Critical and biographical information on Henry Reed, World War II British poet, critic, translator, and radio dramatist — author of "Naming of Parts"
Henry Reed, poet and radio dramatist
The Poetry of Henry Reed Homepage
Tolley, A. T. The Poetry of the Forties. Manchester, England: Manchester University Press, 1985. 48-49, 209-210.


The way in which the pervasive influence of early modernist poetry could be at once liberating and distortive is seen in the careers of Henry Reed and Terence Tiller. Both gave the impression of brilliant and cultivated talents with their first books. They were among the few poets that John Lehmann encouraged by steady publication in his periodicals throughout the decade. Yet the work of each of them gives the impression of a talent in some ways led astray.

Reed produced only one book of poetry, A Map of Verona (1946): it contained the celebrated "Lessons of War"; and the telling parody of Four Quartets, "Chard Whitlow". A number of the poems from the forties are the Arthurian suite, "Tintagel", and the classical monologues, "Chrysothemis" and "Philoctetes". A third monologue, "Antigone" later appeared in Penguin New Writing.

These poems attempt an exploration of the inner life through the use of myth: in "Tintagel" the protagonists become exemplars of states of mind; while in "Antigone" there is a probing of the myth for its psychological meaning. Like Reed's earlier poems, they are stylish, evocative and controlled. Their notable achievement is the skilfully modulated tone of voice, recognisably Reed's, even though the diction and movement of the poems are derivative from Eliot. There is a gift for the evocation of particular detail, with sensitivity of observation and discrimination.

Somewhere beyond, and held in a dream of summer,
Lies the familiar place, familiar,
And desperately unknown. And high or low,
Under that sky, through every branch and bracken,
In every fibre of the sunflower-hedge, in every ripple
Of air among the grasses, silent glint
Of light and leaf, the sense of prearrangement,
And the sense of a new death. Forever and forever,
This place has waited for you, created leaf and flower,
Has shaped the stream in its course for you to remember,
Forever waiting.
("Tintagel III—King Mark")

Yet the effect of this delicacy of delineation is sometimes to overwhelm the poems, rather than to bring feeling into focus. Indeed, the


tentative questionings and characterisations become the mannerisms of a sensativity at times seemingly factitious, because it has no object. The parody of "Chard Whitlow" shows an acute recognition of the mannerisms of Four Quartets, but these same mannerisms become a staple of Reed's poetry without the firm resonance of inner meaning that redeems them in Eliot's poems "I have changed my mind; or my mind is changed in me" ("Philoctetes"): the play on words through the correction of the customary phrase does not alert the reader in any important way. Characteristic is the puzzled cultivation of local sensitivity in the attractive title poem, "A Map of Verona", in which the speaker lingers over a map of the city he has never visited:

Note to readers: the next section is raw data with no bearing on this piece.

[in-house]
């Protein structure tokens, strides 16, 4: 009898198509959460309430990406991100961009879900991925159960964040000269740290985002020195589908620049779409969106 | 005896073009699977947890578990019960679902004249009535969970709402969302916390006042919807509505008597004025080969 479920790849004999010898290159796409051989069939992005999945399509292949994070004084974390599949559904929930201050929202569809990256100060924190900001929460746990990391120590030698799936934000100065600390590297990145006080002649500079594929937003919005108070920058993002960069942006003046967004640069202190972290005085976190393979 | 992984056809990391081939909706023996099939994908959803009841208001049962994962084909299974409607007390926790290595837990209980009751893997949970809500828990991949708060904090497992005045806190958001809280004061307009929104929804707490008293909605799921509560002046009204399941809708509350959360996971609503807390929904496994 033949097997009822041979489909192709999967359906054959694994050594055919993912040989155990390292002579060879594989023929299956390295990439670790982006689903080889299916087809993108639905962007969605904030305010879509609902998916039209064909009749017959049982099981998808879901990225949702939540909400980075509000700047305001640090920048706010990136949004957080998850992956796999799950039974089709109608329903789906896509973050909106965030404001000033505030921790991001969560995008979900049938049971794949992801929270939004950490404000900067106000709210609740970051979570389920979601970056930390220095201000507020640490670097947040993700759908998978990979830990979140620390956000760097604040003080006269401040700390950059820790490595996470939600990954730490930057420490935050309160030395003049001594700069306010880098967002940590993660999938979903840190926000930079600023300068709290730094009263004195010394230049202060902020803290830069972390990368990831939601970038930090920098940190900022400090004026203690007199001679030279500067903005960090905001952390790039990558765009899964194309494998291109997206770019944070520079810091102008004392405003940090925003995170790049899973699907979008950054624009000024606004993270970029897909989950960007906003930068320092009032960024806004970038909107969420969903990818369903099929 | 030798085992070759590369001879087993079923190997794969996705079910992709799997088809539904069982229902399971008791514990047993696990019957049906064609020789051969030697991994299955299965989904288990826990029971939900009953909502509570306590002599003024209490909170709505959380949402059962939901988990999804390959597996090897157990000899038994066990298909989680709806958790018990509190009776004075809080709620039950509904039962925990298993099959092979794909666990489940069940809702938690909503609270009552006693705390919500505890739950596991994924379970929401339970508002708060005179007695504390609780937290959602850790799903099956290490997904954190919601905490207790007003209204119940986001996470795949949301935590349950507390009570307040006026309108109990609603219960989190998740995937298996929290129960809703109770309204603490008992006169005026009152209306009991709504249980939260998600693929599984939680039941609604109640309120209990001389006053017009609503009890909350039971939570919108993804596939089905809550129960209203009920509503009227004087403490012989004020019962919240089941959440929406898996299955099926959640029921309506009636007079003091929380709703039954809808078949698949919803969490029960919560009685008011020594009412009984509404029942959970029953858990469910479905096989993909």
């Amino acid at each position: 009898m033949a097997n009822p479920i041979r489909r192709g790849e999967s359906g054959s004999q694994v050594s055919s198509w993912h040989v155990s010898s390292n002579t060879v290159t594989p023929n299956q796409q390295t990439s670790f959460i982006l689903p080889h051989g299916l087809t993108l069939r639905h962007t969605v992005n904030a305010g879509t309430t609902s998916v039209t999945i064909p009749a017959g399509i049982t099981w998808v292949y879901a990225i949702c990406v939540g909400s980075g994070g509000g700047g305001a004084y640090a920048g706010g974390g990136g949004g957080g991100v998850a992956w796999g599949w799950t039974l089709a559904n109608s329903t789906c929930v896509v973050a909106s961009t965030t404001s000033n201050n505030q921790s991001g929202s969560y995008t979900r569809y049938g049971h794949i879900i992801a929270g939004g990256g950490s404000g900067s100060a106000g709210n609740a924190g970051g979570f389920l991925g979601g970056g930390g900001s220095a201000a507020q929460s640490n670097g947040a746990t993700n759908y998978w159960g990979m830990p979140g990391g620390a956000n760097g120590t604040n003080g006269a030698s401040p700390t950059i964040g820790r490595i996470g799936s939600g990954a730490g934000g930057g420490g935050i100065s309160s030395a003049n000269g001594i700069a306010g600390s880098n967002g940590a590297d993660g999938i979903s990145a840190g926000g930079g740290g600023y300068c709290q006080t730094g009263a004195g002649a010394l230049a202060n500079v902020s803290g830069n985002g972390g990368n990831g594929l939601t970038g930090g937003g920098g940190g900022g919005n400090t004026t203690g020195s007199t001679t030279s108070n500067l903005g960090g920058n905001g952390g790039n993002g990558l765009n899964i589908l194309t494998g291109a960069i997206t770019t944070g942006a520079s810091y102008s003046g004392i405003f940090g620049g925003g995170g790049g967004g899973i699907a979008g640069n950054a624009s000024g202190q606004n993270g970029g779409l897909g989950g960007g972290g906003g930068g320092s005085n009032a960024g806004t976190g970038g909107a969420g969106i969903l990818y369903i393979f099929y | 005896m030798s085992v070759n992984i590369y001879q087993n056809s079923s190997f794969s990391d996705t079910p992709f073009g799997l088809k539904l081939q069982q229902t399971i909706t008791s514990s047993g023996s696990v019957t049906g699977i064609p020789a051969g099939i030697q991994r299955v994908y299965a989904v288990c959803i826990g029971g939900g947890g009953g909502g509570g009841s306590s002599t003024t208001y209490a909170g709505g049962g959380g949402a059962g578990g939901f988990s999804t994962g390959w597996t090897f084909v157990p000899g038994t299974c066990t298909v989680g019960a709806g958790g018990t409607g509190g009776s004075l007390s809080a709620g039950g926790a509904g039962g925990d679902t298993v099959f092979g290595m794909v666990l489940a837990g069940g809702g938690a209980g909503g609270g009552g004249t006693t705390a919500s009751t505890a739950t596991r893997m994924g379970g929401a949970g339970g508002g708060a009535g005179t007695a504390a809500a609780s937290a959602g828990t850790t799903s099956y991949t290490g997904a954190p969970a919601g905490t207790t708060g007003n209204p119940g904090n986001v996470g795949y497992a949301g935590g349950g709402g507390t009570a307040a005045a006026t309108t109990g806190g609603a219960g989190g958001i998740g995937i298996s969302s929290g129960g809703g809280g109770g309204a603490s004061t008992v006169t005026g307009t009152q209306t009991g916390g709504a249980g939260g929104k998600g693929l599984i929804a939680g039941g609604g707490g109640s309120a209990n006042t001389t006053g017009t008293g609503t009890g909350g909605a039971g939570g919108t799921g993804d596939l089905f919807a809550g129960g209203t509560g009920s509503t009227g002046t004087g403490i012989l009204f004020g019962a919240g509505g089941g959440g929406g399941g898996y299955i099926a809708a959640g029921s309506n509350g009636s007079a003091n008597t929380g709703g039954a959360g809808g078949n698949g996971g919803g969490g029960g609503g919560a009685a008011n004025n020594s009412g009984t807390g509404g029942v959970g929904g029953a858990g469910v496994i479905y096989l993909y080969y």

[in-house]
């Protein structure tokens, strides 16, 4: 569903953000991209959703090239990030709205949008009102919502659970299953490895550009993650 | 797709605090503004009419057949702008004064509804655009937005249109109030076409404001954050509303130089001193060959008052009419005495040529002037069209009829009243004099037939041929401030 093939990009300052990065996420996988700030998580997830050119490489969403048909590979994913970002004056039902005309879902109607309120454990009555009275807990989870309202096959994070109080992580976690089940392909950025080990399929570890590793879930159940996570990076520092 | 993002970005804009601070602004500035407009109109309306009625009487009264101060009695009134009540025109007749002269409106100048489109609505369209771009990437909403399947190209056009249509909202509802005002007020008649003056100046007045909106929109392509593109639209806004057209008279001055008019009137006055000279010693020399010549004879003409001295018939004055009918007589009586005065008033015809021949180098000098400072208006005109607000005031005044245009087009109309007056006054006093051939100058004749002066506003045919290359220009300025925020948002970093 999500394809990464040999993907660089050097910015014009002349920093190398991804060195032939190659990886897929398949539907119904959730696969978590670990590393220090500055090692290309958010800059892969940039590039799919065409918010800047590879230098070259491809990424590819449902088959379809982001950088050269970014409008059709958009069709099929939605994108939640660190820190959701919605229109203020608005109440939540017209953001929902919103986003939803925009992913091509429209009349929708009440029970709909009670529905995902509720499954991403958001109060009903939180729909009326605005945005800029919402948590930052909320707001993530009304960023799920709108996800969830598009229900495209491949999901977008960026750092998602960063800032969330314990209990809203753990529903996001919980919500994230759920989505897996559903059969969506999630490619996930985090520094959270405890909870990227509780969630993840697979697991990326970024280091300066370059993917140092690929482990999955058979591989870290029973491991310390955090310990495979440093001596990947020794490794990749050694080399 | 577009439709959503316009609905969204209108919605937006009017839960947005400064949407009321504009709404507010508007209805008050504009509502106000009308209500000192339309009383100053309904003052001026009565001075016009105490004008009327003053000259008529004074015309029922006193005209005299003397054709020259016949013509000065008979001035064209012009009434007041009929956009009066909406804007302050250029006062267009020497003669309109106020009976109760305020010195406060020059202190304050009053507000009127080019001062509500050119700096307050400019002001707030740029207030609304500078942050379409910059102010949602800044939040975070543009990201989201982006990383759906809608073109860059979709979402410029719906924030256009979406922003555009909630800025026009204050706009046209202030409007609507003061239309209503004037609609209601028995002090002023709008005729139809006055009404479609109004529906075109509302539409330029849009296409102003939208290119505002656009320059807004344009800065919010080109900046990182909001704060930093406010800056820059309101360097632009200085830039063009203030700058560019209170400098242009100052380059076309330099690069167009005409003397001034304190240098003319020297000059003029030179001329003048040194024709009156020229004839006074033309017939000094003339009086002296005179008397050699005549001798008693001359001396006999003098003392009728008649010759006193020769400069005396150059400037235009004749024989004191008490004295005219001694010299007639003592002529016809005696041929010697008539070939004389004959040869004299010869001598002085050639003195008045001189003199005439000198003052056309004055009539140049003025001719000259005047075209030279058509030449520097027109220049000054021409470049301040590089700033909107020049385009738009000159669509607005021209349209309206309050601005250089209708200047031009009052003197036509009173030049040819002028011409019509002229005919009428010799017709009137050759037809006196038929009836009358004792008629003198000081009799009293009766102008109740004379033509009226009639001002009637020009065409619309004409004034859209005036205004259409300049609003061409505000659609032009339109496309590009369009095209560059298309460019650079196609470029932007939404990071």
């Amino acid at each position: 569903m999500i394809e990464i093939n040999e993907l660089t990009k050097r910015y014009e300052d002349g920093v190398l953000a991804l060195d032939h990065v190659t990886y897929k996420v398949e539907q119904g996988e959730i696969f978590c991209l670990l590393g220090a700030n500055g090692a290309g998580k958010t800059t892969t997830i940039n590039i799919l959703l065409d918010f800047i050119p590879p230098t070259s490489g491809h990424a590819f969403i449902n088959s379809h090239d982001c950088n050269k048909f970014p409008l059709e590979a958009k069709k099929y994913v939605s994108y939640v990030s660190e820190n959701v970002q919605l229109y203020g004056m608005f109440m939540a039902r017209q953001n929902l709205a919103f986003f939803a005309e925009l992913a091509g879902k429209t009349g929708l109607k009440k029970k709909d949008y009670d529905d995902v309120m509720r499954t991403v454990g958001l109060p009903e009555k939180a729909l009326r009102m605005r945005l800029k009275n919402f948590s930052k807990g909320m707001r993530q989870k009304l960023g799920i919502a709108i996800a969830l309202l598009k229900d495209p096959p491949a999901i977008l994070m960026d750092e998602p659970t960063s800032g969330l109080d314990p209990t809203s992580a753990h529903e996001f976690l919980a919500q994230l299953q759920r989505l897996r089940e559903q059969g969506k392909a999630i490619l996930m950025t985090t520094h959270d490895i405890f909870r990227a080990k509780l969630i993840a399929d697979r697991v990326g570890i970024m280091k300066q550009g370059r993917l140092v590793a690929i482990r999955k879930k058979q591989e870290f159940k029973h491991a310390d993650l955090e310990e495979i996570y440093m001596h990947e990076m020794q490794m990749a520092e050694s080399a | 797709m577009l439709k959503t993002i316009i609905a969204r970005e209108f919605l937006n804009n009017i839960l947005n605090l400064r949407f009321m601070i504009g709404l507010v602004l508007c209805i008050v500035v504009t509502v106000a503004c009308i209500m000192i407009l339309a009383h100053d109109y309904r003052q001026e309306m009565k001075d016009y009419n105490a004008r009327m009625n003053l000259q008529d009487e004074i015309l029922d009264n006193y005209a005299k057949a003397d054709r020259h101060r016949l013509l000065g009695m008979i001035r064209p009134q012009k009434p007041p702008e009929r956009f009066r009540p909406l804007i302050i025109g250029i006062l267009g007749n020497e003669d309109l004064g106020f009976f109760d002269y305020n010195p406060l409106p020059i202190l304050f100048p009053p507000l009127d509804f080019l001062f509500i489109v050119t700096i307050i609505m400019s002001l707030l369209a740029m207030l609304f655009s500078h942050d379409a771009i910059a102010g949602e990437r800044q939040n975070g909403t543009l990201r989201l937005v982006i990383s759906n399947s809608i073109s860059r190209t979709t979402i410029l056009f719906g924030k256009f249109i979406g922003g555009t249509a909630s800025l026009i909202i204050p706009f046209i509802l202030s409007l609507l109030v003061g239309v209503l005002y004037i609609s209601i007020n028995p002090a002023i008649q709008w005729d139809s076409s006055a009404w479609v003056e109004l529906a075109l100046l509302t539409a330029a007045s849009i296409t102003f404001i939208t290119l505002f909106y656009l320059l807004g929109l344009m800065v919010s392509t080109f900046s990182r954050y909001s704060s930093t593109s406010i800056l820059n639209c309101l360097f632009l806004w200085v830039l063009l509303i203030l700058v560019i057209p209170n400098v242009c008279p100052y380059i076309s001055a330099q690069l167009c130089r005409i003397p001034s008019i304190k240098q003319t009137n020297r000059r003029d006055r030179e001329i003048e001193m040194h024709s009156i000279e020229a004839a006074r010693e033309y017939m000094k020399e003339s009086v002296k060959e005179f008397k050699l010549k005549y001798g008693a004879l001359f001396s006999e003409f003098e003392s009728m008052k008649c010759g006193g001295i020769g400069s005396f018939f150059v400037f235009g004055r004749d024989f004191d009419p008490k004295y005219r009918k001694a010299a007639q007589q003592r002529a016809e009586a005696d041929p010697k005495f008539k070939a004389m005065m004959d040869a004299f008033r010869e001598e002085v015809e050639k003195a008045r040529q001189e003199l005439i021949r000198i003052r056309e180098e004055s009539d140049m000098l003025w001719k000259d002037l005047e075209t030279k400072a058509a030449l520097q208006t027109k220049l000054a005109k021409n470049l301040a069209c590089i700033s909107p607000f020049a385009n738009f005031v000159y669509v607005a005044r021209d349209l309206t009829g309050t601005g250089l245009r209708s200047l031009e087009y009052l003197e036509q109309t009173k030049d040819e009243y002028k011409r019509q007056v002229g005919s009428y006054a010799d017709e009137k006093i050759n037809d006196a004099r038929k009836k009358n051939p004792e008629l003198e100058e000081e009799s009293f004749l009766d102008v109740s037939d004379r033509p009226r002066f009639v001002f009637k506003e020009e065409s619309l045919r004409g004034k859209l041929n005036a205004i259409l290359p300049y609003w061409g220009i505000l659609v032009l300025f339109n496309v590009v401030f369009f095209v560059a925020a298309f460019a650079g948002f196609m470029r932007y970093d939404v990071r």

But I remember, once your map lay open,
As now Verona's under the still lamp-light.
I thought, are these the streets to walk in in the mornings,
Are these the gardens to linger in at night?

Reed's poems show a serious attempt to cultivate an individual talent of considerable potentiality. Their over-insistence on sensitivity is symptomatic of the high valuation placed on that quality in the forties. Yet the failure of some poems can also be seen as symptomatic of the modernist preoccupation with style—a concern that leaves Reed very much at the mercy of his chief admiration, Eliot. It is hard to imagine what Reed's poetry would have been without the example of Eliot; but Eliot becomes (in the phrase he used of Milton) a "Chinese wall" ["Christopher Marlowe" in Selected Essays, 3rd ed. (London: Faber, 1951) 118] for Reed's Poetry. The very accomplishment of Reed's cultivation of the Eliotean manner seems to hinder the development of a personal voice, heard authentically and enduringly in congenial but minor poems like "A Map of Verona" or "Lessons of War".



"Lessons of War" by Henry Reed, perhaps the most anthologised poems of the war, express this bored alienation. The three poems take


their titles from topics of infantry training, "Naming of Parts", "Judging Distances" and "Unarmed Combat". (Reed was much later to add two more sections.) They work by the ironic contrast between the voice of the instructor and the inner voice of the poet, whose mind, bored, wanders off into an aesthetic contemplation of his surroundings. As in all of Reed's poetry, there is a deftness in the handling of verse movement, and there is a virtuosity in projecting the voice of the instructor. The ironies of the poetry are enhanced, in the best of the poems, "Naming of Parts", by the sexual suggestion that underlies the lessons on the parts of the rifle.

And this as you can see is the bolt. The purpose of this
Is to open the breech, as you see. We can slide it
Rapidly backwards and forwards: we call this
Easing the Spring. And rapidly backwards and forwards
The early bees are assaulting and fumbling the flowers
     They call it easing the Spring.

They call it easing the Spring: it is perfectly easy
If you have any strength in your thumb: like the bolt,
And the breech, and the cocking-piece, and the point of balance,
Which in our case we have not got; and the almond-blossom
Silent in all of the gardens and the bees going backwards and forwards,
     For today we have naming of parts.

The ironies are paraded before the reader; but, as in much of Reed's poetry, one senses a certain emptiness behind the vituosity. The life of the poems is in the imitation of the instructor, while the counter-poised poetic response seems, in contrast, a little precious.




Page last modified: 01 October 2016